The Black Sorcerer of the Black Castle by Andrew J. Offutt
S.E. rating: 4 of 5 stars
The Black Sorcerer of the Black Castle is Andrew J. Offutt's parody of Sword & Sorcery. The one I read has illustrations from Jim Pitts, introduction by Wayne Warfield (editor), and an afterword by andrew j. offutt (who seldom capitalized his name).
It is intentionally overwritten with excess adjectives, and offutt referred to this as "BS" (short for many things, Black Sorcerer included.) The story has the common tropes of a lone hero fighting ~3 representations of something evil capped with a final confrontation with a malicious wizard. Plenty of silly call-outs to the S&S crowd are within (i.e., the wizard is named Reh after Robert E Howard).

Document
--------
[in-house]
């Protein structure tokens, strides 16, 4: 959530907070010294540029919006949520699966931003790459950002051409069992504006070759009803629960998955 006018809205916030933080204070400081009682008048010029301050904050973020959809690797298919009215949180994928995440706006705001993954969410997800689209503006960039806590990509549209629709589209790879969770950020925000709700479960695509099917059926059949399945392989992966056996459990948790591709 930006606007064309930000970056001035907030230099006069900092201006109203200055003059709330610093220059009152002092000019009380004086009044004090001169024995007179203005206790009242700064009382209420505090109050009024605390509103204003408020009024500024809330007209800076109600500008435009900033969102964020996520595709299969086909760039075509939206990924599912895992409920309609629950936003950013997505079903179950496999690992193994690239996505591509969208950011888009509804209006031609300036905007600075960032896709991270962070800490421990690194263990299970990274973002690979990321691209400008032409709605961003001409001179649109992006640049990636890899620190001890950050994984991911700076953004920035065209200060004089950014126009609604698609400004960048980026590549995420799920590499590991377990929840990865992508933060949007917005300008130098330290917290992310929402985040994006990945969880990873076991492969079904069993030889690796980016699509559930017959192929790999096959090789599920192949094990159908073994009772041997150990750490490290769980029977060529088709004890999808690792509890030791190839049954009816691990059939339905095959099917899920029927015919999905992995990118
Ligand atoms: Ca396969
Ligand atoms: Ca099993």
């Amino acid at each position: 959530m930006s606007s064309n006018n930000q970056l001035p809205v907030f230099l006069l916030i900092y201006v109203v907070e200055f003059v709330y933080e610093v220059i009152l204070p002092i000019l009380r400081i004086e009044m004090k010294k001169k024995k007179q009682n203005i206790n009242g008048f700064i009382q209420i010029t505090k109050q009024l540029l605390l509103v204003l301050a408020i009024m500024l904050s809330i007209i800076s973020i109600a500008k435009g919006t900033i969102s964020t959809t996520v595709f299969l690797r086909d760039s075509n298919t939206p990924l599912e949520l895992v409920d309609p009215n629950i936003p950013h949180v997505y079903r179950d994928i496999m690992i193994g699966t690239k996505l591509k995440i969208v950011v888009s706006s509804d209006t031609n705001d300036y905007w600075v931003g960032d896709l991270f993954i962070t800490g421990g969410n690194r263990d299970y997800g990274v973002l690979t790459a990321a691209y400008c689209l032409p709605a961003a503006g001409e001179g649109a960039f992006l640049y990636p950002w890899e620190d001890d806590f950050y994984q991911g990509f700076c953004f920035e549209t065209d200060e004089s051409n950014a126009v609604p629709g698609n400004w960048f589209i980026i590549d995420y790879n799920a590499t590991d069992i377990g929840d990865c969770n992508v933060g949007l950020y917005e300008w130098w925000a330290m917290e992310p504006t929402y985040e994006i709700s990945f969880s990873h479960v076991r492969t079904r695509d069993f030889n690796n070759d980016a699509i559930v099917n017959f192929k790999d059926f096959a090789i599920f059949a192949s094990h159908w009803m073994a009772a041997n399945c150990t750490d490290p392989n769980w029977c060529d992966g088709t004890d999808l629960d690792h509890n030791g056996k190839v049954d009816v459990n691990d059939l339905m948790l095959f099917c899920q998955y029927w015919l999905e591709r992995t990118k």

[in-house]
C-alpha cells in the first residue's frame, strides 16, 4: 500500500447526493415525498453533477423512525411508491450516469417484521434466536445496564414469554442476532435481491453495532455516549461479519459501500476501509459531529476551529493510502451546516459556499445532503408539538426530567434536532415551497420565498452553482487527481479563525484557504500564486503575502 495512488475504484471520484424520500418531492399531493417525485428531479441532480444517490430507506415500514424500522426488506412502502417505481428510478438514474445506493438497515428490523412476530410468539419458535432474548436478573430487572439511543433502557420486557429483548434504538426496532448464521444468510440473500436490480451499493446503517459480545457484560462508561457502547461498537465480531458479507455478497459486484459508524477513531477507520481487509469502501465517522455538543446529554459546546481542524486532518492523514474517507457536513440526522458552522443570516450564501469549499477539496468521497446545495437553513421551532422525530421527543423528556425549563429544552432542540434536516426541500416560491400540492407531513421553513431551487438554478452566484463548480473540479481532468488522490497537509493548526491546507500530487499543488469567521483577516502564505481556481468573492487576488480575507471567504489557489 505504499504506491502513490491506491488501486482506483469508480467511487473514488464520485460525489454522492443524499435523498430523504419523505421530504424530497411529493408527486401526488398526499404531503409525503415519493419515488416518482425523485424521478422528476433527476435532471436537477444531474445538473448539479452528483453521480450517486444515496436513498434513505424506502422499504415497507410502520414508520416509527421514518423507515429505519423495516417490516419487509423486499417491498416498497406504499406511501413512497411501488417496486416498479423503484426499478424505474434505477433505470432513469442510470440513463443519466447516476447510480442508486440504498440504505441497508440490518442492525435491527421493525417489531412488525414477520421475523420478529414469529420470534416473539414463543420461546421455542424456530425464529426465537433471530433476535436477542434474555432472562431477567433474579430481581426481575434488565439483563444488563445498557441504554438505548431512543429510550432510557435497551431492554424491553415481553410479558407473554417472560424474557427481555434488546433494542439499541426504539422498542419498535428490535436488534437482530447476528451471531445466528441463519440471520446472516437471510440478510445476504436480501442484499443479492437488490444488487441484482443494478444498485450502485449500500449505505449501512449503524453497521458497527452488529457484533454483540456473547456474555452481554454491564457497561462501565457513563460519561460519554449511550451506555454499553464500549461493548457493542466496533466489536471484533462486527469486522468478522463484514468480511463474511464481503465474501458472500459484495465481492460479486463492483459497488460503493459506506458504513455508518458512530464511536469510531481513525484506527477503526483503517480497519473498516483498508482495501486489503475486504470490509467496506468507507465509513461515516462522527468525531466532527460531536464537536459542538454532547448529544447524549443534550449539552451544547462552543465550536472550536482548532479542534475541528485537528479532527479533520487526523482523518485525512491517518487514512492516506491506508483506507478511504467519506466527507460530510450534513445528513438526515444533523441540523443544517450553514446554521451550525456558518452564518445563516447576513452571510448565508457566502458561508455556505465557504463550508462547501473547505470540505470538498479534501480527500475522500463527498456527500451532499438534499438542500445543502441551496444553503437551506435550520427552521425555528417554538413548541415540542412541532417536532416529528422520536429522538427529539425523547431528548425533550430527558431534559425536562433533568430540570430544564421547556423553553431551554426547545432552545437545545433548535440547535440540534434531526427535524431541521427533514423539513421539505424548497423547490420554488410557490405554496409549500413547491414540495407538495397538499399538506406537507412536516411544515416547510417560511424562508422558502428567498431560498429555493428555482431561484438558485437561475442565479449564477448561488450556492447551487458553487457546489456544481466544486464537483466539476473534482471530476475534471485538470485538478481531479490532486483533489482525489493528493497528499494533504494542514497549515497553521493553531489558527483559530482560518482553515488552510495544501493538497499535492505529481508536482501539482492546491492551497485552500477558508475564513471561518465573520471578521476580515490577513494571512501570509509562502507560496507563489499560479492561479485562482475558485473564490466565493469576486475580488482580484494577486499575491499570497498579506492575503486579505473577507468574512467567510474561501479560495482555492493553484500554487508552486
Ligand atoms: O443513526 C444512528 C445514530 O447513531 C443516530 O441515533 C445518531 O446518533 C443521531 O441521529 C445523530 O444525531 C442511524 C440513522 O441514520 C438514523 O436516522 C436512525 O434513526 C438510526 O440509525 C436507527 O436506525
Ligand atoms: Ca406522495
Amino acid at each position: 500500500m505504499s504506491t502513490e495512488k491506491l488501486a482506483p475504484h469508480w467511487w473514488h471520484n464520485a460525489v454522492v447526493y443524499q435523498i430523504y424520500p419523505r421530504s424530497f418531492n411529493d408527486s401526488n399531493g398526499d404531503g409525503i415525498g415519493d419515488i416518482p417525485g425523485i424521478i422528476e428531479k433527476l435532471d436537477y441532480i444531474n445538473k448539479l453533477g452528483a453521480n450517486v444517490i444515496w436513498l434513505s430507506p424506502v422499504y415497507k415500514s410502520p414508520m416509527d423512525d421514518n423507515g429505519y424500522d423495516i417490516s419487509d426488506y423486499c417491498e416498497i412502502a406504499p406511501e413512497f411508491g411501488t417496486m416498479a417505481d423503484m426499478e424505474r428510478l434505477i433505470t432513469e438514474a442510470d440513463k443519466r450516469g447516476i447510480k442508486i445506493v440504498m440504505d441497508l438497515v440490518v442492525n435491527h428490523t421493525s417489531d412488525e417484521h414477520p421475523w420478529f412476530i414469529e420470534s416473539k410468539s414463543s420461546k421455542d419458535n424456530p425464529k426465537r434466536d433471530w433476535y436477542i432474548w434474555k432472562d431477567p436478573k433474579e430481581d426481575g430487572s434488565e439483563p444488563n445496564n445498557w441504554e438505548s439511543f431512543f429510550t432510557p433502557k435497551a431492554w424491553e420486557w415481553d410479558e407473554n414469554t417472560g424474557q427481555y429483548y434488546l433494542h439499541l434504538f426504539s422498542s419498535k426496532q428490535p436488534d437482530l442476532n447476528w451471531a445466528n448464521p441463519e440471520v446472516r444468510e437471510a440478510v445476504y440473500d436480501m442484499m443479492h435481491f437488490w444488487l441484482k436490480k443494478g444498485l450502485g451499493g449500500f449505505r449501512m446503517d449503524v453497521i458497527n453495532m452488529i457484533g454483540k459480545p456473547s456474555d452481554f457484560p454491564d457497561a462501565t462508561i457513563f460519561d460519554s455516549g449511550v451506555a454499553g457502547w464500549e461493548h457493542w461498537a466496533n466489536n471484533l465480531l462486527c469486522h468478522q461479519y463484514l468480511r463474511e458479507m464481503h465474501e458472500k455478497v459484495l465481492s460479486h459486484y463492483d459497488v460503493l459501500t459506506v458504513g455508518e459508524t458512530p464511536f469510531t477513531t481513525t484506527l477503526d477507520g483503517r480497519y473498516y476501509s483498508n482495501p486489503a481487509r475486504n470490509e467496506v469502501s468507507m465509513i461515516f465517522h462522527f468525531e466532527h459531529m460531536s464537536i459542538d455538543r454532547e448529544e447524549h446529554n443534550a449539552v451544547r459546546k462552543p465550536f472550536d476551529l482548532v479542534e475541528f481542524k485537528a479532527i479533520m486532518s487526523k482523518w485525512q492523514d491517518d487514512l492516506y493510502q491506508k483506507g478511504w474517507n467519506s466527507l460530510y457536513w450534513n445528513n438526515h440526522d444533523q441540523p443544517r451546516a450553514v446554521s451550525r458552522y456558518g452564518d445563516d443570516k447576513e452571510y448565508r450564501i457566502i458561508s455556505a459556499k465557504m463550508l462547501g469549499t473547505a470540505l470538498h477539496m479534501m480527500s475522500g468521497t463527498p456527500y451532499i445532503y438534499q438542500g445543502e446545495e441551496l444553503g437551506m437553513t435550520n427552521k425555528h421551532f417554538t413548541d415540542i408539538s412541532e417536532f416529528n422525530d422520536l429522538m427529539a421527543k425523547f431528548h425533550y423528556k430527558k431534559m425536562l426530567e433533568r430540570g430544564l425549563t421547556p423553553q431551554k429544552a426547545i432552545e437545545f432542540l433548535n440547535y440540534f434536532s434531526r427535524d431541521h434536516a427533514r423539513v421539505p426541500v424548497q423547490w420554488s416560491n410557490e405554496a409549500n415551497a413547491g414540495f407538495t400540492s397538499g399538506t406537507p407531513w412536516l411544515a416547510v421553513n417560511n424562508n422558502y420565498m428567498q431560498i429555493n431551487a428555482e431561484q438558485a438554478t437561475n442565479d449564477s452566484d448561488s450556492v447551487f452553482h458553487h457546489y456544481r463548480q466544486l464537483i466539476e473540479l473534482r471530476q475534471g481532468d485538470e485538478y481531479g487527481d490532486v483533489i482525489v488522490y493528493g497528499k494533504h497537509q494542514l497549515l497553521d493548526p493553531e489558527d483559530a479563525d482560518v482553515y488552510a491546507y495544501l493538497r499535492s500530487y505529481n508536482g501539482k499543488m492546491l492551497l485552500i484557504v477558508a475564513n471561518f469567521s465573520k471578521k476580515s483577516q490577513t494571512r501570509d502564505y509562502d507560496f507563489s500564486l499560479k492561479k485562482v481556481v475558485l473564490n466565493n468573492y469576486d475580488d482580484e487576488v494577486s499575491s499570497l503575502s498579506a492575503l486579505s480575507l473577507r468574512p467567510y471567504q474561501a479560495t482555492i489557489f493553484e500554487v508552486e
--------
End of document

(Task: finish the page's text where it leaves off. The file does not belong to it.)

I heard about this via the Sword & Sorcery group on Goodreads. My goal was further to understand how the use of color was applied in pulp fiction (S&S especially).
The afterword reveals the story's evolution. More importantly, it showed how multiple readers/editors preferred a particular balance of humor and action. In fact, offutt confessed he learned via working with BS of his Great Discovery:
"pornography and heroic fantasy have something much in common: both quite for different reasons, need to create a mood and a spell, and to make it last --and neither, can be overwritten.
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